Peer reviewed analysis from world leading experts

How do Australia's foreign investment rules apply to China?

Reading Time: 2 mins

In Brief

Australia's government announced on August 4 an easing of foreign investment rules. The rules have apparently come under criticism recently for causing delays that may be overly burdensome to foreign investors.

One recent deal, the proposed purchase of a controlling interest in Aussie miner Rio Tinto by Chinese metals company Chinalco, was cancelled during Australia's review process. According to Reuters, some critics have complained that the delay caused by Australia's review process injected doubt and uncertainty, possibly causing Rio to cancel the deal before a decision was rendered. There is, of course, no evidence to support this speculation.


  • A
  • A
  • A


  • A
  • A
  • A

The Reuters story also points out that the changes to Australia’s rules only affect private investment. Sovereign investment (that is, investment by foreign governments,) is still subject to the same rigorous review process. So in fact, this change in rules would have had no effect at all on the Rio Tinto purchase. Chinalco is owned by China’s central government, and its proposed controlling purchase of Rio was only a small part of the $12 billion in Chinese state investment into Australia proposed during the first five months of 2009.

One question not addressed is how exactly Australia will distinguish between ‘public’ and ‘private’. Among most countries with market economies, the question is not so difficult to answer.

For example, if Ford Motor Co. from the US wanted to buy an Australian parts company, this would be considered ‘private’ investment. But if General Motors wanted to buy the same parts company (and assuming it were able, which I know is a bit of a stretch) this would be considered ‘public’ since GM’s majority shareholder is the US government.

But how would these rules apply to Chinese companies?

For example, Lenovo, maker of the Thinkpad on which I write this post, is a publicly traded company. If it wanted to buy an Australian software firm, surely it would be considered private, right? Not exactly. When you follow the trail, you find that Lenovo’s controlling (though not majority) shareholder is the Chinese Academy of Sciences, a government-controlled thinktank.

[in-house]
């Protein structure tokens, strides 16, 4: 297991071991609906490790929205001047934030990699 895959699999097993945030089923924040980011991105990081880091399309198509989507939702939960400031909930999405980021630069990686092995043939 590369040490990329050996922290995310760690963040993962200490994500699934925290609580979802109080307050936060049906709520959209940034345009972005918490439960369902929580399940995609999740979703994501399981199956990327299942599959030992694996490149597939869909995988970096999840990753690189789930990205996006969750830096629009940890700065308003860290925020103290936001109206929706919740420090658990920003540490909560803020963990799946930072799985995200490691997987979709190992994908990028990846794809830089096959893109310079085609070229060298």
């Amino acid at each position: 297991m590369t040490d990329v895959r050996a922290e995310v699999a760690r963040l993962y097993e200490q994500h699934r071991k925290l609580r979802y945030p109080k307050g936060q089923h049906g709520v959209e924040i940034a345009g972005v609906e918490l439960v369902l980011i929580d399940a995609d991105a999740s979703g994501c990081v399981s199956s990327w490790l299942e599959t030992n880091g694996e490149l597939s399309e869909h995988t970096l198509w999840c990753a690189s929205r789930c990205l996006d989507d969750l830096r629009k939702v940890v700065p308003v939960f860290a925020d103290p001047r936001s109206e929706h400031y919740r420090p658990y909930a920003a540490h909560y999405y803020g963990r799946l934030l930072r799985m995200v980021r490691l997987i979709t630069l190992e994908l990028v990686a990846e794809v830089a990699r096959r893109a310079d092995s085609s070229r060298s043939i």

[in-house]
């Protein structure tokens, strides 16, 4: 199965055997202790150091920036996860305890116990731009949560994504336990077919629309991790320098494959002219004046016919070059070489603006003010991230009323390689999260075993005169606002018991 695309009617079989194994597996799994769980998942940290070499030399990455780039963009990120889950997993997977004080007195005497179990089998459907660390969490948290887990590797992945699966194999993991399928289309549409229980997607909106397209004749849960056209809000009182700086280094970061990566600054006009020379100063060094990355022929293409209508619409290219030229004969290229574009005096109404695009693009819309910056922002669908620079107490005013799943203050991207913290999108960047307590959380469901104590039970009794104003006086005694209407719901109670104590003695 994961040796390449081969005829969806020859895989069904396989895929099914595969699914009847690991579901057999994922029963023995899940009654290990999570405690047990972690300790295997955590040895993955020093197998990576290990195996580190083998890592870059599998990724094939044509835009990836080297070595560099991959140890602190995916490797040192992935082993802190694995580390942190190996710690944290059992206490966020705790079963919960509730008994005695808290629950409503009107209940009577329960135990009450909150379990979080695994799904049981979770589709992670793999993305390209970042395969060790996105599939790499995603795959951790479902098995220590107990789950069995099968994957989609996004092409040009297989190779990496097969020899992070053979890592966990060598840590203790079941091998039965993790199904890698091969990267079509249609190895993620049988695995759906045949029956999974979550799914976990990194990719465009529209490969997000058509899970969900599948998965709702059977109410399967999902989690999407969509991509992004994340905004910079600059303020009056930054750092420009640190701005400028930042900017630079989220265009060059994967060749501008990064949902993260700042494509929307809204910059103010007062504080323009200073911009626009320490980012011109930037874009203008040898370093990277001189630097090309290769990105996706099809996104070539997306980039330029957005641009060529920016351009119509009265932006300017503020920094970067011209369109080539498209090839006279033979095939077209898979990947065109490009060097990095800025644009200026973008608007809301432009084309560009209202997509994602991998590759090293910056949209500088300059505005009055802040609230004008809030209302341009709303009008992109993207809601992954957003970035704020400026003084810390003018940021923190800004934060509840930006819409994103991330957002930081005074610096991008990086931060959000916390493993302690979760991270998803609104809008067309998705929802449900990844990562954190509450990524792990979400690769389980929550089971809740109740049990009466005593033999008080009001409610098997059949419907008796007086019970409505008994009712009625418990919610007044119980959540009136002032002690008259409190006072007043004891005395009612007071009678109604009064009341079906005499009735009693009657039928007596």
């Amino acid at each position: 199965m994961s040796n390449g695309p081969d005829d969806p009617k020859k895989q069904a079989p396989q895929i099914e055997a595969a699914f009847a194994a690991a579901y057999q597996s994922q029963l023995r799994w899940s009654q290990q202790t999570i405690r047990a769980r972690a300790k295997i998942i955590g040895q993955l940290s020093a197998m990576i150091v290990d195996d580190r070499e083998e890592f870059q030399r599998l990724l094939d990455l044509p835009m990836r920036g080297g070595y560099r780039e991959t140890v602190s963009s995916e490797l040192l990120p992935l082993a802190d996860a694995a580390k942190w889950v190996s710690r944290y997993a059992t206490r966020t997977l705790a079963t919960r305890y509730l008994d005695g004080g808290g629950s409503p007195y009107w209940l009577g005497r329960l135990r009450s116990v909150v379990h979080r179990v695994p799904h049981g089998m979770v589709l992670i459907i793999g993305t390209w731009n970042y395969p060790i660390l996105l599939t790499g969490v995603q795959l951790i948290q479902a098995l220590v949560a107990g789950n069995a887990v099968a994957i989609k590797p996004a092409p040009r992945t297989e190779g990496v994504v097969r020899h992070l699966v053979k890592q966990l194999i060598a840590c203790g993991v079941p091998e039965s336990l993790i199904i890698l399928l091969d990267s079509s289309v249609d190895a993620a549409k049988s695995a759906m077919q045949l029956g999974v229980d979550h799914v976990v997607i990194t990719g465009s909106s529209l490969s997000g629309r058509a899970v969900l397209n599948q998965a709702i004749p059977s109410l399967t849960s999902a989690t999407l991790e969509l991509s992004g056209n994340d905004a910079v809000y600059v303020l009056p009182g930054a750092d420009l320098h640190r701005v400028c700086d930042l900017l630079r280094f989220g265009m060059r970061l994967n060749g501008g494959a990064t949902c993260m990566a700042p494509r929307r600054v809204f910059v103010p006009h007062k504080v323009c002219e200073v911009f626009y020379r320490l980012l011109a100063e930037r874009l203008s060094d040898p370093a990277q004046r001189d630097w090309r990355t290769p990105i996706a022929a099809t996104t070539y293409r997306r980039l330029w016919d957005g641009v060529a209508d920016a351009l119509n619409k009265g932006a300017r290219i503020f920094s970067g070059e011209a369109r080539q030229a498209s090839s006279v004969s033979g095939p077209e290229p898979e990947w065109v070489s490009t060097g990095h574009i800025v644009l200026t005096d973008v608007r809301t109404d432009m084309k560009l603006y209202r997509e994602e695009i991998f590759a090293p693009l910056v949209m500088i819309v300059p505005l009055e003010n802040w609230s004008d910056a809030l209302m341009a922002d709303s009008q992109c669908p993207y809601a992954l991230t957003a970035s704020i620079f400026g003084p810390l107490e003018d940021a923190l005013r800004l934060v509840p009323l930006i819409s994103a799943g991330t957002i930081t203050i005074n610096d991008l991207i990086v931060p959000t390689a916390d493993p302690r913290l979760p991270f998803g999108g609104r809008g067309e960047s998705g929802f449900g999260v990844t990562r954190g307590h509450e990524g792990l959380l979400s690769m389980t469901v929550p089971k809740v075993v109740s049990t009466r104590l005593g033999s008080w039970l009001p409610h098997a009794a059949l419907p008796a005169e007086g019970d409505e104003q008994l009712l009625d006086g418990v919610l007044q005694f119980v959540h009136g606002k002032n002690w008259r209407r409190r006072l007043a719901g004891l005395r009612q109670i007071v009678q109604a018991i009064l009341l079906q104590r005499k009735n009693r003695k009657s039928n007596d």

What about Geely Motors? Geely is traded in Hong Kong, and its controlling shareholder is the company’s Chairman, Li Shufu, a private Chinese citizen. I think this case would be more clear-cut, and indeed, apparently Australia thought so when they allowed Geely to buy DSI, an Australian maker of drivetrains.

However, as I pointed out in a recent post about Geely, the line between ‘public’ and ‘private’ in China can be blurry. Despite the private ownership of Geely, China’s State Council apparently maintains the right to sign off on Geely’s strategy for expansion.

G.E. Anderson is China specialist, former CFO, and PhD Candidate in Political Science at UCLA. This post originally appeared here on his ChinaBizGov blog.

3 responses to “How do Australia’s foreign investment rules apply to China?”

  1. What does the ownership in terms of public versus private make to owning some shares of a firm in an another country? All firms in a country are subject to the regulations of that country, whether they are owned domestically or by foreign investors. A country can always regulate the behaviour of the firms operate in its land. So what are the concerns or fears of a firm is owned by a public firm of another country? It defies logic to understand the reasons behind.

  2. The above is a comment that needed to be made. I go even a step further: as far as control is concerned, the home country fully controls ultimately the behavior of the business firms in its jurisdiction, regardless of stock ownership. Privately owned Ford Motor must comply with all US provisions regarding corporate behavior abroad, from not paying bribes to not trading with certain countries, just like govmt. owned GM. It is only the power of the host country to countermand any orders from the home country that it does not agree with that limits such rules. Classic example: during WW II, GM US built trucks and tanks for the US Army, GM Germany (Opel) did the same but for the German Army!
    Sovereign action always overrides private property rights.

  3. Mr. Fung’s question very poignantly addresses the key issue as it concerns Australia (or indeed, any sovereign country): why the distinction between public and private when any external investor would naturally be subject to Australia’s laws?

    To address Mr. Fung’s question as to the logic for such a distinction, I wrote a longer post on my blog that can be found here: In short, my answer is that there are other “logics” guiding such a distinction. We may not agree with them, but they are nevertheless real for those who hold them.

    Professor Dufey’s comments are much appreciated — particularly the example of GM US and GM Opel during WWII! The examples of Ford and GM I used above, however, were more to point out the fact that the line between public and private is much clearer in the US than it is in China. Since China is Australia’s largest foreign investor, this lack of clarity will inject additional difficulties into the enforcement of Australia’s new rules.

    Thanks very much for your questions and comments!

Support Quality Analysis

The East Asia Forum office is based in Australia and EAF acknowledges the First Peoples of this land — in Canberra the Ngunnawal and Ngambri people — and recognises their continuous connection to culture, community and Country.

Article printed from East Asia Forum (

Copyright ©2024 East Asia Forum. All rights reserved.